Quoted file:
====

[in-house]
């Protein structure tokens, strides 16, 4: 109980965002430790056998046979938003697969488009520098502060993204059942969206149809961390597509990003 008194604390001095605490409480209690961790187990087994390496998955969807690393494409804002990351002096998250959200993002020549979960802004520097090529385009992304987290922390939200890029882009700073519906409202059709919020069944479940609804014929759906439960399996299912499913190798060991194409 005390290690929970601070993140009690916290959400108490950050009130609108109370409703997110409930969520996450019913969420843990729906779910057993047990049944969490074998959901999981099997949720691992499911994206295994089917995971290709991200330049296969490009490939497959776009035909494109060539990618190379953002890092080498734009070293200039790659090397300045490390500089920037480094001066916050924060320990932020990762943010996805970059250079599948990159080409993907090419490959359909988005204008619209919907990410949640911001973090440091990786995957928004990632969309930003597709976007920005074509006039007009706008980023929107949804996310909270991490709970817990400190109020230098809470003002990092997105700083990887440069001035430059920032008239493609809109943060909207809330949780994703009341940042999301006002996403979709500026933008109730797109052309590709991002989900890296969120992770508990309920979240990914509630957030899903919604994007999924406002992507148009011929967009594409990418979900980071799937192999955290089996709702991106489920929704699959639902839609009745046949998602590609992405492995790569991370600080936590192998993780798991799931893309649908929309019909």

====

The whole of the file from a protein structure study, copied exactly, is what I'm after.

[in-house]
């Protein structure tokens, strides 16, 4: 109980965002430790056998046979938003697969488009520098502060993204059942969206149809961390597509990003 008194604390001095605490409480209690961790187990087994390496998955969807690393494409804002990351002096998250959200993002020549979960802004520097090529385009992304987290922390939200890029882009700073519906409202059709919020069944479940609804014929759906439960399996299912499913190798060991194409 005390290690929970601070993140009690916290959400108490950050009130609108109370409703997110409930969520996450019913969420843990729906779910057993047990049944969490074998959901999981099997949720691992499911994206295994089917995971290709991200330049296969490009490939497959776009035909494109060539990618190379953002890092080498734009070293200039790659090397300045490390500089920037480094001066916050924060320990932020990762943010996805970059250079599948990159080409993907090419490959359909988005204008619209919907990410949640911001973090440091990786995957928004990632969309930003597709976007920005074509006039007009706008980023929107949804996310909270991490709970817990400190109020230098809470003002990092997105700083990887440069001035430059920032008239493609809109943060909207809330949780994703009341940042999301006002996403979709500026933008109730797109052309590709991002989900890296969120992770508990309920979240990914509630957030899903919604994007999924406002992507148009011929967009594409990418979900980071799937192999955290089996709702991106489920929704699959639902839609009745046949998602590609992405492995790569991370600080936590192998993780798991799931893309649908929309019909």